Historic Sustainability

What if architecture was a time machine, drifting from past to future and all in between? Sustainability you see, begins with preservation. History keeps our stories and culture alive so we learn from those who came before us, to better guide us into the future.

The best way to build green is to use what already exists. New energy efficient technologies can be integrated into old buildings by using specialized systems and techniques that avoid harm to the original structure. Sustainable buildings allow their occupants to appreciate the past while minimizing future environmental impact. In this way, we preserve both our future and our past, while in the present.

Building reuse has less environmental impact than new construction, through embodied energy and resource conservation. A new report by the National Trust for Historic Preservation, The Greenest Building: Quantifying the Environmental Value of Building Reuse, quantifies the energy saved by retrofitting an old building instead of building a new one ranges from 4% to 46%. Overall, building construction and operation consume approximately 40% of the primary energy in the United States1 and about one-third globally.

Look around at all the aging buildings. If we reuse these old edifices instead of knocking them down, we can change the course of global energy usage. Why? Repurposing existing buildings retains their embodied energy — the carbon emitted during the manufacture, transport and construction of building materials. In contrast, demolition releases that embodied carbon back into the atmosphere, while more new energy is then expended to produce and transport replacement materials. This doubling up of energy usage can be avoided through a planned, holistic approach to building reuse.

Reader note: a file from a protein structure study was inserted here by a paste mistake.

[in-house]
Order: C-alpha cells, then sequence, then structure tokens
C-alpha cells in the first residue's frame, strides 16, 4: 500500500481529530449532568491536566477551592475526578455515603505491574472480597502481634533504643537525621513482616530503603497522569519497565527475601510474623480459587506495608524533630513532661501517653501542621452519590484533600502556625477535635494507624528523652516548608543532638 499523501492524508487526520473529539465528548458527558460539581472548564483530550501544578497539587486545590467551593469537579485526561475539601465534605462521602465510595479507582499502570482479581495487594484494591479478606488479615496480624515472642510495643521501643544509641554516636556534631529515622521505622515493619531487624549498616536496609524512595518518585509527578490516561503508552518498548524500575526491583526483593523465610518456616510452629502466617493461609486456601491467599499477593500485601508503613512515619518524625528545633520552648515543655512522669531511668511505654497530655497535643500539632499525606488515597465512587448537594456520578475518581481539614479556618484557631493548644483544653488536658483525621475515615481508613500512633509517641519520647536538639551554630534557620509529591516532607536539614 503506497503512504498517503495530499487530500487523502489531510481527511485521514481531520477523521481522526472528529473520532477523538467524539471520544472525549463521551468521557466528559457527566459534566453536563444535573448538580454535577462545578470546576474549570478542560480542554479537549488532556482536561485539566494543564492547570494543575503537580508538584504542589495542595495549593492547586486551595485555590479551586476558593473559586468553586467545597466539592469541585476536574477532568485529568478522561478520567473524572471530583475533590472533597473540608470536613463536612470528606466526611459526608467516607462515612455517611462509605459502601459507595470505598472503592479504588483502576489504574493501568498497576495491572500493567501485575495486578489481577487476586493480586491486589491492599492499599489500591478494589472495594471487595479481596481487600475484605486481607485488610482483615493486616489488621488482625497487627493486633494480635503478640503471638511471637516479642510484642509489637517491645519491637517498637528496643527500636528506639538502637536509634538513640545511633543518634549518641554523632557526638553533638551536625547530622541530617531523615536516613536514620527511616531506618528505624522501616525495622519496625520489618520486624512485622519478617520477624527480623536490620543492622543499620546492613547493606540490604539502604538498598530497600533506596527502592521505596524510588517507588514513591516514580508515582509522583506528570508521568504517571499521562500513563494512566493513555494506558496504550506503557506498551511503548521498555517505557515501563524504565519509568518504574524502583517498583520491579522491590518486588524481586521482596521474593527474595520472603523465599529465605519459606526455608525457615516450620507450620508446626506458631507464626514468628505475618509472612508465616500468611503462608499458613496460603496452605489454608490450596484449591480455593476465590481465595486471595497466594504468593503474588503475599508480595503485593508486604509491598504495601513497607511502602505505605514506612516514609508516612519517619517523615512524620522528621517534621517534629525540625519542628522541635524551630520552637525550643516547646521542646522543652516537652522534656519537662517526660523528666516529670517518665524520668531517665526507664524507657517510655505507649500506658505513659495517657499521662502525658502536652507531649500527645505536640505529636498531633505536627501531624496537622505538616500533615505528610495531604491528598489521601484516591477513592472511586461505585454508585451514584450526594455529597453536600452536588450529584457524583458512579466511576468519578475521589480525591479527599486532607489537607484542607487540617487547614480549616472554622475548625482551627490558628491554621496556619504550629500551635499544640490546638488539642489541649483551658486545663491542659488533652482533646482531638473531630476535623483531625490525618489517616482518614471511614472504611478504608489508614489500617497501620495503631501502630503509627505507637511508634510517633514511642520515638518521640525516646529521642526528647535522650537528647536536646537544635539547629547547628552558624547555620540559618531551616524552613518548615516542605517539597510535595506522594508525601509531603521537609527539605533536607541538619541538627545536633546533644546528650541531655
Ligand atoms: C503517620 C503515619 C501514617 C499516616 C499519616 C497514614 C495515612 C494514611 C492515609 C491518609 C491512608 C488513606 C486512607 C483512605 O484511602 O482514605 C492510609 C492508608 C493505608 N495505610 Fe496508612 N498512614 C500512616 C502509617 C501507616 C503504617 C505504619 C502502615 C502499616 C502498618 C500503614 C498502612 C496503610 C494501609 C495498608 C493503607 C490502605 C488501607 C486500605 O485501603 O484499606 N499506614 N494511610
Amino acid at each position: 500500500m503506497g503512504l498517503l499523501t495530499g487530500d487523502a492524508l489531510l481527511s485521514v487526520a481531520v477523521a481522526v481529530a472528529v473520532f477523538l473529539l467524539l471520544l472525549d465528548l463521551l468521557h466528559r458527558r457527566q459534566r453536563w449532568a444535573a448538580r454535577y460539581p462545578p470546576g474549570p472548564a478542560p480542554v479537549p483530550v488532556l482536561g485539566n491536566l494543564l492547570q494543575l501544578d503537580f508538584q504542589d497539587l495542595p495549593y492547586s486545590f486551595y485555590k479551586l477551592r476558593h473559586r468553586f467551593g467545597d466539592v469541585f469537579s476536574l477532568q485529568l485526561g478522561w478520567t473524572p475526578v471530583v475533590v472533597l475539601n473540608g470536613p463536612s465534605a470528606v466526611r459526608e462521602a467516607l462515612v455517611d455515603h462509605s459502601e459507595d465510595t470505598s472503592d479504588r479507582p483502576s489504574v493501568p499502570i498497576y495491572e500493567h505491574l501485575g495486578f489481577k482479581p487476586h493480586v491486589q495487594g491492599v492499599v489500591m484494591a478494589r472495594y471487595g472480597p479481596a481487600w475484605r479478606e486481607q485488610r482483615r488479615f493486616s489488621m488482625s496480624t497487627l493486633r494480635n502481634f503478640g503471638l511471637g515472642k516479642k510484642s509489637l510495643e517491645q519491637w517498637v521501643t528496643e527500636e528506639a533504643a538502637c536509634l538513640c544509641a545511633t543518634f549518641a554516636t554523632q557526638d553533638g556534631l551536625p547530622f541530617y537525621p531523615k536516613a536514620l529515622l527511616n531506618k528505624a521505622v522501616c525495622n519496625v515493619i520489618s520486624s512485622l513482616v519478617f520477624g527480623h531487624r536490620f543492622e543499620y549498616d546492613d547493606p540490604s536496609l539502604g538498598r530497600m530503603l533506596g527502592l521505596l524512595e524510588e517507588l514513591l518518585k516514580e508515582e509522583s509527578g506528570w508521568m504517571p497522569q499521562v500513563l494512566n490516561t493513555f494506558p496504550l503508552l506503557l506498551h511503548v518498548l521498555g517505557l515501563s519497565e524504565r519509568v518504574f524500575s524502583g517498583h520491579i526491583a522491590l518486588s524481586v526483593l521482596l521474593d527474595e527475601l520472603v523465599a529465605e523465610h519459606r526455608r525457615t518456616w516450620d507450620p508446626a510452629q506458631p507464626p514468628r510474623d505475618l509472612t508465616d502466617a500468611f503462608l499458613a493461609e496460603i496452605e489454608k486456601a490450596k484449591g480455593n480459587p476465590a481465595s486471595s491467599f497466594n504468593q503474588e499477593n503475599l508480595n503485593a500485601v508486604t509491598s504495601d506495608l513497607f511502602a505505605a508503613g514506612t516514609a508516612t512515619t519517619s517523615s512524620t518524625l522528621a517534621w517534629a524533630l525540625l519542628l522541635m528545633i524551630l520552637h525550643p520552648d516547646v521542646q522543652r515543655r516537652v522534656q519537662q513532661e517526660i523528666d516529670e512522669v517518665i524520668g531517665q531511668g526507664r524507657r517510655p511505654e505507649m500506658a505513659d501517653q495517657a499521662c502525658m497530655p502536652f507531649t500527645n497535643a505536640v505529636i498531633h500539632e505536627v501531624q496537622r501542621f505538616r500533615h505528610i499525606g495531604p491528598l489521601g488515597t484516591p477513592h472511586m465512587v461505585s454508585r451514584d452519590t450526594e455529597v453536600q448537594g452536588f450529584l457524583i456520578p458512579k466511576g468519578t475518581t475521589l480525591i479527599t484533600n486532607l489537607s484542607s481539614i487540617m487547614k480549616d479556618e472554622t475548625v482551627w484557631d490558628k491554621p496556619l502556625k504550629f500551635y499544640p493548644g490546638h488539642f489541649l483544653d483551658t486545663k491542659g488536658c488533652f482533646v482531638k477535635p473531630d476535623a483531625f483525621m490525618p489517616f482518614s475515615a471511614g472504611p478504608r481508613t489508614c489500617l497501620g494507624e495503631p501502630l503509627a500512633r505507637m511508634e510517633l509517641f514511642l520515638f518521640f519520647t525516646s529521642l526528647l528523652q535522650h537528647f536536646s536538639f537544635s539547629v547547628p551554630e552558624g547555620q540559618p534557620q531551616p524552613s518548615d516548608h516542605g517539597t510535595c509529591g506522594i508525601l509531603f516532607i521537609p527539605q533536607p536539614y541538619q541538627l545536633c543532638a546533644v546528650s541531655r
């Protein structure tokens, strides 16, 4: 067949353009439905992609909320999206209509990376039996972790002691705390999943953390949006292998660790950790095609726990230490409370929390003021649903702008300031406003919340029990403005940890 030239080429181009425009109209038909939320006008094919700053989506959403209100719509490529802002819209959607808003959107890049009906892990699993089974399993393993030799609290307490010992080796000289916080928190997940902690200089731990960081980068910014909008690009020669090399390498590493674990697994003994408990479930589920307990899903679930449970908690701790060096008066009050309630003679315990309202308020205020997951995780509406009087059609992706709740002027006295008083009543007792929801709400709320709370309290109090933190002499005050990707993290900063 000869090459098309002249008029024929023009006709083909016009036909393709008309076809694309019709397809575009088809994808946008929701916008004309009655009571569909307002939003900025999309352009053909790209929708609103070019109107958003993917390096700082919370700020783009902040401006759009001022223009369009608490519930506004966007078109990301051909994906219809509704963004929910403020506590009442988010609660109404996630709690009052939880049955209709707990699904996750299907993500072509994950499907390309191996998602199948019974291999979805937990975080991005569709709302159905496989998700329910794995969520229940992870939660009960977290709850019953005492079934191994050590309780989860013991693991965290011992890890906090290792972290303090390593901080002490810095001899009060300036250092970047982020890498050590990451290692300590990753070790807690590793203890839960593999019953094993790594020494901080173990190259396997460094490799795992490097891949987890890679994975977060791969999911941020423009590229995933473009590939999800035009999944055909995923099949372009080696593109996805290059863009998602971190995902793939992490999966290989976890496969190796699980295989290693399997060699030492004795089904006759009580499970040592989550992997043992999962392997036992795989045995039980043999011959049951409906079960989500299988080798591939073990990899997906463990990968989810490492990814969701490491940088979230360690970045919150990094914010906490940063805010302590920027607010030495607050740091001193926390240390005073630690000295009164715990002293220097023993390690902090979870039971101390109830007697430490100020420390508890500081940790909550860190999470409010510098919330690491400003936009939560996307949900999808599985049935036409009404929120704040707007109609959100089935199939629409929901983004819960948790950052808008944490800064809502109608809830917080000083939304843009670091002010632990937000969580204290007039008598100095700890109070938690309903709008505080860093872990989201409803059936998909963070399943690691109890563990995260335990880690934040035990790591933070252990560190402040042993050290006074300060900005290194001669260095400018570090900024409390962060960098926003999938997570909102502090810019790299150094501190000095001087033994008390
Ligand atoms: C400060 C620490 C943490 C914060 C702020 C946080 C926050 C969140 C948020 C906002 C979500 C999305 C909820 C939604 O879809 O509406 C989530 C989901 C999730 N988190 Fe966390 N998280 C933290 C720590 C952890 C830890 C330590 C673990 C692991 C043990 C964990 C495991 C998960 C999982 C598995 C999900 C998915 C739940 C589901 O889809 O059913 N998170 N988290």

Historically, our frugal forbearers relied on inherently sustainable features because it is was cheaper. Around here we call that Yankee Ingenuity. Conserving resources is innovation through preservation. Durable materials require maintenance more than replacement. Masonry walls act as thermal mass to better regulate heat transfer. Shading devices such as shutters, porches, eaves, and awnings reduce solar heat gain. Operable windows, roof monitors, high ceilings and interior transoms provide natural ventilation. Natural daylighting is achieved with narrower buildings, tall windows, skylights and light wells. Buildings were oriented on site to take advantage of sun angles, natural wind shelters, and seasonal shading.

When new technologies are used along with these heritage strategies for “Deep Energy Retrofits” we find resource efficiencies rivaling new construction — but without the waste. By planning ahead we can forge the future we want with the past we cherish. Sustainable design ensures the continuity of our environment, while preservation retains our heritage. By giving new life to old places we maintain the historic character of buildings, revitalize the hearts of our towns, and solidify the cores of our identities. In doing so, the past, the present and the future become one. This is how architecture becomes timeless.